THE TRANSLATOR’S (INTER)VIEW. DAVID COLMER ON SUPER GUPPY
After two children’s books translated from Indonesian published earlier this year, The Adventures of Na Willa and When it Rains (read more here), innovative publisher The Emma Press is now publishing a new illustrated children’s poetry book: Super Guppy by Edward van de Vendel, illustrated by Fleur van der Weel, translated from the Dutch by David Colmer.
The translator has answered our questions and told us more about his experience of translating a children’s poetry book.
The translator David Colmer. Photo credit: Michele Hutchison.
Super Guppy is a book of poems for children. What can you say about the translation of poetry and of books for children, and about the translation of poetry books for children specifically?
I translate across a wide range of genres and for different age groups and my goal is to reproduce the style of the book I’m translating. Practically that means tailoring the English to the rhythm, word choice, tone and sound of the original. Poetry books for children aren’t any different in that regard. I do my best to avoid imposing my own style and take my cues from the author. Of course, I’m also influenced by the possibilities and traditions of English, but I try to imagine what the author would have done if writing in English. If the original book has a regular rhythm or a fixed rhyming pattern, I attempt to do the same in English. If the style is less regular, I take that freedom too.
What was your experience of translating Super Guppy?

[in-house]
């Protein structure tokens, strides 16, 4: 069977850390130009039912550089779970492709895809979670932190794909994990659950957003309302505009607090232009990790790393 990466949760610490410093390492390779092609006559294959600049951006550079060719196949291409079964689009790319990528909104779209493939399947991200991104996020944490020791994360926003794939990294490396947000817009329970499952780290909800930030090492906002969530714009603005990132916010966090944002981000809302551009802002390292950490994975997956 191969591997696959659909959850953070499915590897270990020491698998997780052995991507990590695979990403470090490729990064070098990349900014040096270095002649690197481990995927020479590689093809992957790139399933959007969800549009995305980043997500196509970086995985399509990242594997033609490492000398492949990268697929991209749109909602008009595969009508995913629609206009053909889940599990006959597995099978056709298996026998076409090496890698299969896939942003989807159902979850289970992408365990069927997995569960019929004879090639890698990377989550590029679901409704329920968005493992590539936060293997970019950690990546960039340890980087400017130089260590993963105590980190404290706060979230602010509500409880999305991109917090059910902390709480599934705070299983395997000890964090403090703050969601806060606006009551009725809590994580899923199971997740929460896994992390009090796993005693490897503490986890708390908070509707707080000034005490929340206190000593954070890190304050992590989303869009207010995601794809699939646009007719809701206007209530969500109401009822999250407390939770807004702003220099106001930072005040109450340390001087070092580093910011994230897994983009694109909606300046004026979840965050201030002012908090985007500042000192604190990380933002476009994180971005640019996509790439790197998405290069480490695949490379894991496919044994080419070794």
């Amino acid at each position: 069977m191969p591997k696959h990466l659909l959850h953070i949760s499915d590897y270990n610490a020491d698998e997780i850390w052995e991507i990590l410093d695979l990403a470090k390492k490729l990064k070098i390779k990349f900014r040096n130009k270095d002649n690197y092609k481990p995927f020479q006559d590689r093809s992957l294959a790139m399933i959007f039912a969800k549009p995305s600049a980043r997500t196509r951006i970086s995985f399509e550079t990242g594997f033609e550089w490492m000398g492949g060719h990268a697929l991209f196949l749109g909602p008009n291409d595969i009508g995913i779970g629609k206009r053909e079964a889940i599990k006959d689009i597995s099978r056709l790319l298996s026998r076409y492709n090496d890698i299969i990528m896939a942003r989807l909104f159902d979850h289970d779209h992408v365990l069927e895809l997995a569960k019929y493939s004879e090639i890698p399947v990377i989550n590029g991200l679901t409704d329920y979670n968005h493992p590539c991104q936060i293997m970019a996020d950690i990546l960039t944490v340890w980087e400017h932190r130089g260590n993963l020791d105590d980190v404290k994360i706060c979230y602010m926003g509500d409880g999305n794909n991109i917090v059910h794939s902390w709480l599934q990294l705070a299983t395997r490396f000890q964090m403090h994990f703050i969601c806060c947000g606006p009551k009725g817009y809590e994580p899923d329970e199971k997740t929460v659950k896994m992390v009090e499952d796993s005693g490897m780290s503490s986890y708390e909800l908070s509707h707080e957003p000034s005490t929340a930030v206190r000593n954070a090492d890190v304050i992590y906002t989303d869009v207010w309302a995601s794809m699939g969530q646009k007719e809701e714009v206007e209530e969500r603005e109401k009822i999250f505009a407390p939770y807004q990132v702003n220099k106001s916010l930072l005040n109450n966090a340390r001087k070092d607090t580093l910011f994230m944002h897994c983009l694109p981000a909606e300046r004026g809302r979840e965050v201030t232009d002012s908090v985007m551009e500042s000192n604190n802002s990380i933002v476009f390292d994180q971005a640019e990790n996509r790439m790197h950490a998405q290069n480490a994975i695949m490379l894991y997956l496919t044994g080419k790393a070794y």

The poems in Supper Guppy are mostly quite short, with short lines that often turn on a particular word or phrase. That can be quite difficult because English might not have a similar expression or there might not be a good rhyme that works in the same way. Initially I thought I would need to take a lot of liberties to make the poems work in English, but in the end I felt like I was able to stick surprisingly closely to the Dutch originals. Once I’d finished the translations I discussed them with the author, Edward van de Vendel, and, with his gentle encouragement, reworked them until they were as good as I could possibly get them. Sometimes this took a while as I was a bit too fond of some of my solutions and reluctant to let them go. I think both Edward and I can be quite stubborn, but that’s not a bad thing when you’ve worked hard on something and want it to turn out well.
Do you have a favourite poetry book for children in translation?
Oh, that’s quite a hard question. Looking back on my own childhood I remember prose translations I was very fond of, but I can’t think of any translated poetry I read when I was little at all. And living here in the Netherlands, the children’s poetry and translated children’s poetry I’ve been exposed to through the education system and my daughter’s reading when she was younger was mostly in Dutch. I guess I’ll have to spread my net a bit wider in English and get back to you on this one!
Are there any Dutch children's books in translation you'd like to recommend?
Pushkin have published some fabulous children’s books in recent years, among them quite a few Dutch ones, including Tonke Dragt’s tremendously successful Letter for the King, translated by Laura Watkinson, which is an exciting adventure and a great read. Laura has also translated another potential classic, Annet Schaap’s Lampie and the Children of the Sea, which is due for release any day now. And if I can mention my own translations I would say two books by Annie M.G. Schmidt, the queen of twentieth-century Dutch children’s lit: Tow-Truck Pluck and The Cat who Came In off the Roof, also published by Pushkin. These two books are very different, but both funny, warm and entertaining, with a strong emotional and social core. I can’t recommend them highly enough.
We kindly thank The Emma Press and the translator David Colmer for their contribution to our blog.
More about the translator:
David Colmer is an Australian translator of Dutch literature and has won many prizes for his literary translations. He lives in Amsterdam.